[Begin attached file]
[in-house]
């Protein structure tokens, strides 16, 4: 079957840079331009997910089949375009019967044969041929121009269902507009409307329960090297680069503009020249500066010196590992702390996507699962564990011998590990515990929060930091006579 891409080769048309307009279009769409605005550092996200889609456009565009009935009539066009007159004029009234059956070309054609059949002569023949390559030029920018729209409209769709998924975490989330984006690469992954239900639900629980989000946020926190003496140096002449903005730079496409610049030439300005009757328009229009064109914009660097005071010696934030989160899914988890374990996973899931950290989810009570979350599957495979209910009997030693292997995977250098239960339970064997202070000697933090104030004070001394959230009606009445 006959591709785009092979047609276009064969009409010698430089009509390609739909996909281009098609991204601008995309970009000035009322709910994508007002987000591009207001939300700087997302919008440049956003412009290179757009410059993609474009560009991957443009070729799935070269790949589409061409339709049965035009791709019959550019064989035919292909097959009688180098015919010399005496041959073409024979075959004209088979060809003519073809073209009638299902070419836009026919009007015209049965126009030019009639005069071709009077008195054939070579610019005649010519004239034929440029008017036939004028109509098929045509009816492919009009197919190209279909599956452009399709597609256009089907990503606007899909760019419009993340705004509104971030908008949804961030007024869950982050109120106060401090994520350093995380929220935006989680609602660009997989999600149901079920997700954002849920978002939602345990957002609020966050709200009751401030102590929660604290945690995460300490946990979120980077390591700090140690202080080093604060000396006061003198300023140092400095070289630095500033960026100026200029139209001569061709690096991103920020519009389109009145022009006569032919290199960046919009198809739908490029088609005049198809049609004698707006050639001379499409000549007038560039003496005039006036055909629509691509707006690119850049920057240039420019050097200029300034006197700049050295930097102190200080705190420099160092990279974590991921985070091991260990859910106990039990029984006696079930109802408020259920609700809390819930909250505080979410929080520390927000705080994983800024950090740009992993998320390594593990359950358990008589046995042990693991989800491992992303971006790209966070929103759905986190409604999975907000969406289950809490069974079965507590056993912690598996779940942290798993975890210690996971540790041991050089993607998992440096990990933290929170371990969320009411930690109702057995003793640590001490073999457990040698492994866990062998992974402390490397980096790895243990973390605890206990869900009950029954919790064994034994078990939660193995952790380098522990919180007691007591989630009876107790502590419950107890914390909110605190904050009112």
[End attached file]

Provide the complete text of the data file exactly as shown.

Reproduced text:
[in-house]
């Protein structure tokens, strides 16, 4: 079957840079331009997910089949375009019967044969041929121009269902507009409307329960090297680069503009020249500066010196590992702390996507699962564990011998590990515990929060930091006579 891409080769048309307009279009769409605005550092996200889609456009565009009935009539066009007159004029009234059956070309054609059949002569023949390559030029920018729209409209769709998924975490989330984006690469992954239900639900629980989000946020926190003496140096002449903005730079496409610049030439300005009757328009229009064109914009660097005071010696934030989160899914988890374990996973899931950290989810009570979350599957495979209910009997030693292997995977250098239960339970064997202070000697933090104030004070001394959230009606009445 006959591709785009092979047609276009064969009409010698430089009509390609739909996909281009098609991204601008995309970009000035009322709910994508007002987000591009207001939300700087997302919008440049956003412009290179757009410059993609474009560009991957443009070729799935070269790949589409061409339709049965035009791709019959550019064989035919292909097959009688180098015919010399005496041959073409024979075959004209088979060809003519073809073209009638299902070419836009026919009007015209049965126009030019009639005069071709009077008195054939070579610019005649010519004239034929440029008017036939004028109509098929045509009816492919009009197919190209279909599956452009399709597609256009089907990503606007899909760019419009993340705004509104971030908008949804961030007024869950982050109120106060401090994520350093995380929220935006989680609602660009997989999600149901079920997700954002849920978002939602345990957002609020966050709200009751401030102590929660604290945690995460300490946990979120980077390591700090140690202080080093604060000396006061003198300023140092400095070289630095500033960026100026200029139209001569061709690096991103920020519009389109009145022009006569032919290199960046919009198809739908490029088609005049198809049609004698707006050639001379499409000549007038560039003496005039006036055909629509691509707006690119850049920057240039420019050097200029300034006197700049050295930097102190200080705190420099160092990279974590991921985070091991260990859910106990039990029984006696079930109802408020259920609700809390819930909250505080979410929080520390927000705080994983800024950090740009992993998320390594593990359950358990008589046995042990693991989800491992992303971006790209966070929103759905986190409604999975907000969406289950809490069974079965507590056993912690598996779940942290798993975890210690996971540790041991050089993607998992440096990990933290929170371990969320009411930690109702057995003793640590001490073999457990040698492994866990062998992974402390490397980096790895243990973390605890206990869900009950029954919790064994034994078990939660193995952790380098522990919180007691007591989630009876107790502590419950107890914390909110605190904050009112």